With Love and Gratitude

Dr. Emoto, love and gratitude, water crystal, healing intention, power of wordsAnytime I write something to another person, I nearly always end the message with: With Love and Gratitude. I’ve been asked on a number of occasions why it is that I do this. I usually give people the abridged version (spreading joy) or something like that. I thought it would be good to have a post here explaining why it is that I use these four words to sign off on what I’ve said. Initially, I will refer you to two posts I have already written here having to do with the importance of our words & thoughts (for ourselves and for others).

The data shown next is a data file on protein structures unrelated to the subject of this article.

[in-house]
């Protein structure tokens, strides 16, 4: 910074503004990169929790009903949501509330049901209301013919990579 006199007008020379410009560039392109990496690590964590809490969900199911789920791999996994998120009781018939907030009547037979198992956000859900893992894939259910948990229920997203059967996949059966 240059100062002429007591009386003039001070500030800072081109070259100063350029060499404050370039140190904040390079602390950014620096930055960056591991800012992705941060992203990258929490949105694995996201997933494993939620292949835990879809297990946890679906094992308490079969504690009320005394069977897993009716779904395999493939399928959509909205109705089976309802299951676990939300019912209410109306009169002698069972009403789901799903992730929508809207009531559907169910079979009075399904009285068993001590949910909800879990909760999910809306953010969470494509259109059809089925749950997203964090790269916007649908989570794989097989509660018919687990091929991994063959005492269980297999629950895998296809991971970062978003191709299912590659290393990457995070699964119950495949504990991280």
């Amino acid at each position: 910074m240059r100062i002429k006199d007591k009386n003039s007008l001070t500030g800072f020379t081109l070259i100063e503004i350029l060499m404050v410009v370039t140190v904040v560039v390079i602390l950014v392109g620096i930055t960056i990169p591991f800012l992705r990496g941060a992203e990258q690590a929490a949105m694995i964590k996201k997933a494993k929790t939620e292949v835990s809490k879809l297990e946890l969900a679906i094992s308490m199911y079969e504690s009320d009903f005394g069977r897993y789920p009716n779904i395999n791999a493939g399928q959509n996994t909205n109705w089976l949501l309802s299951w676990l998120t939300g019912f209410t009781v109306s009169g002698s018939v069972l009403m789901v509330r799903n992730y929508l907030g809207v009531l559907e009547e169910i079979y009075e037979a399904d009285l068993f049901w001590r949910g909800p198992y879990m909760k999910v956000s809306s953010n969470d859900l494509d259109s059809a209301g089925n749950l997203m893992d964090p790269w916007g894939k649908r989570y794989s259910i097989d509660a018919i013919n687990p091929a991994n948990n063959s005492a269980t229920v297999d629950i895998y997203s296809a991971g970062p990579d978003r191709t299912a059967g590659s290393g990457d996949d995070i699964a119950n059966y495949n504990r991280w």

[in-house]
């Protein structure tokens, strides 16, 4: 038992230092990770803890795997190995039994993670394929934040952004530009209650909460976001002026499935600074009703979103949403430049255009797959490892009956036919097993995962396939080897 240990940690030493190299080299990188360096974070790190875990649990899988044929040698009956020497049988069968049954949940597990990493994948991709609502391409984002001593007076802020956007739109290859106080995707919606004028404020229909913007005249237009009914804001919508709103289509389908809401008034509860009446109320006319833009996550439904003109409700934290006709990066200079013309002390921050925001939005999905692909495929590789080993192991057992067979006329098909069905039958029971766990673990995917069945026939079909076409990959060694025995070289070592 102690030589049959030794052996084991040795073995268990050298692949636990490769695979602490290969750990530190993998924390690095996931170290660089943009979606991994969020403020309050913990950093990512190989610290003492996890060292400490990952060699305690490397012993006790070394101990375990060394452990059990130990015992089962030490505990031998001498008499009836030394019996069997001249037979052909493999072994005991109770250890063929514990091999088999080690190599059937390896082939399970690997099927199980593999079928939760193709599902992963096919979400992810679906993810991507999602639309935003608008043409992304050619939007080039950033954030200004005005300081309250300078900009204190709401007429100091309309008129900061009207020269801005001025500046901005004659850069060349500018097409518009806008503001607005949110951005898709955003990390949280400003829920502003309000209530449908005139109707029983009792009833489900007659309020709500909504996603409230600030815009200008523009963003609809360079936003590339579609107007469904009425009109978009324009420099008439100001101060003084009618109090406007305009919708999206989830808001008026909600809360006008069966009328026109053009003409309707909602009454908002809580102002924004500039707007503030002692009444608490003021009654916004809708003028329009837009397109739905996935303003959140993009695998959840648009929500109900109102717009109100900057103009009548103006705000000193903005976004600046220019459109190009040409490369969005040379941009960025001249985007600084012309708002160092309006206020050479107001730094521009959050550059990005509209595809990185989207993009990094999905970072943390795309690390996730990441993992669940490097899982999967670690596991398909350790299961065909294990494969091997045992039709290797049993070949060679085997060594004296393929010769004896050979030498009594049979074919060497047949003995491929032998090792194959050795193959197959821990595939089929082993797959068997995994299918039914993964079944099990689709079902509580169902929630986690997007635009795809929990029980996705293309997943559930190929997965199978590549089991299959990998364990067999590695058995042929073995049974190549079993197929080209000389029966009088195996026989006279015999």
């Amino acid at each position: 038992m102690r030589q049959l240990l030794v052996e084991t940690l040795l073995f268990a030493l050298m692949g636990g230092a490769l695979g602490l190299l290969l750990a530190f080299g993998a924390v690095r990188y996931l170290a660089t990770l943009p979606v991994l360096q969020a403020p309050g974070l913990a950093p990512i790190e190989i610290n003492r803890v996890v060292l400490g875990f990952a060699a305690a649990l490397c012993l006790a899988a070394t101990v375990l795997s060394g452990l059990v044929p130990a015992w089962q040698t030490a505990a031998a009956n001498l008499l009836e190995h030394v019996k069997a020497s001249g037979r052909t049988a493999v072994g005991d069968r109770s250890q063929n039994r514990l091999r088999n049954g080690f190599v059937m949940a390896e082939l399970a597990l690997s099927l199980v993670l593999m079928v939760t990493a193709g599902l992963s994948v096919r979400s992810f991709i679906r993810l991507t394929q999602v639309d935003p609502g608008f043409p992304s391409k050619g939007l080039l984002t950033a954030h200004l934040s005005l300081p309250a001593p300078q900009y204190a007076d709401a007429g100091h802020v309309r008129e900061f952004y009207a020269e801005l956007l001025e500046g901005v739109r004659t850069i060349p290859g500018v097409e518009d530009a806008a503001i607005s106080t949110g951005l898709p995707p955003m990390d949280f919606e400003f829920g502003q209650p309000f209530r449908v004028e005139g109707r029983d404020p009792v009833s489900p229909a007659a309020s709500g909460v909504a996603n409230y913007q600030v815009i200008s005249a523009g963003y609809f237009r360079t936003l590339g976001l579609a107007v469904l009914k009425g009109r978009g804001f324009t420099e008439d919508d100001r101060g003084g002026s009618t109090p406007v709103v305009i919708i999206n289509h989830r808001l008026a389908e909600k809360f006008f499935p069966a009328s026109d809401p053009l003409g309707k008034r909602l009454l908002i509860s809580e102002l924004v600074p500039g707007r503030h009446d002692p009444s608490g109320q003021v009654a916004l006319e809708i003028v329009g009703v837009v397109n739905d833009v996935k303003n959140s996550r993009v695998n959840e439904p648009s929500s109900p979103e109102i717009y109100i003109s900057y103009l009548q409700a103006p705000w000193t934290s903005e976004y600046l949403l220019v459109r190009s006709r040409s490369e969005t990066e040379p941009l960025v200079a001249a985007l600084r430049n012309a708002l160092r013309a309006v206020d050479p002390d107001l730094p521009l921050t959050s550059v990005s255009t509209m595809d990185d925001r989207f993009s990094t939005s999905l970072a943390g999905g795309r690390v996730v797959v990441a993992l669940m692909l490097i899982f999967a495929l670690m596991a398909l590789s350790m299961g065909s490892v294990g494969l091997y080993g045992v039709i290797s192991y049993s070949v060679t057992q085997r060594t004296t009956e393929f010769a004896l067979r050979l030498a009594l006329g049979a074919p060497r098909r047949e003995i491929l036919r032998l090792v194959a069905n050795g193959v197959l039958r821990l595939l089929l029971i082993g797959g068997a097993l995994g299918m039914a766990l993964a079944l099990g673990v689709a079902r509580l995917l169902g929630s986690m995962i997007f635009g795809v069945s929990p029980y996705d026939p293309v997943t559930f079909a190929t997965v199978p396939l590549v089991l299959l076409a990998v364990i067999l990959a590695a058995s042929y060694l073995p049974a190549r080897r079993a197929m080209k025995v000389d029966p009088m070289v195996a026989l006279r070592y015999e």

Sometime during the summer of 2005, I had the chance to see the documentary, What The Bleep Do We Know!? Much of what was offered in the film was not new to me (given my unique exposure to many esoteric influences while growing up), but there was something that I found uniquely interesting about one of the clips from the movie that I’ve included here.

Dr. Emoto, Masaru Emoto, Hidden messages in water, water messages, healing intentionAfter watching the documentary, I was so happy that there was science being done to “back-up” the sorts of things that I already thought to be true. During the Fall of that same year, I was able to get a copy of Dr. Emoto‘s book: “The Hidden Messages in Water.” I didn’t want to take what the movie was telling me at face value, so I wanted to read his book. After reading his book, I was confident that there had to be something to the experiments he was doing. So this is half the story. The other half involves a piece of synchronicity.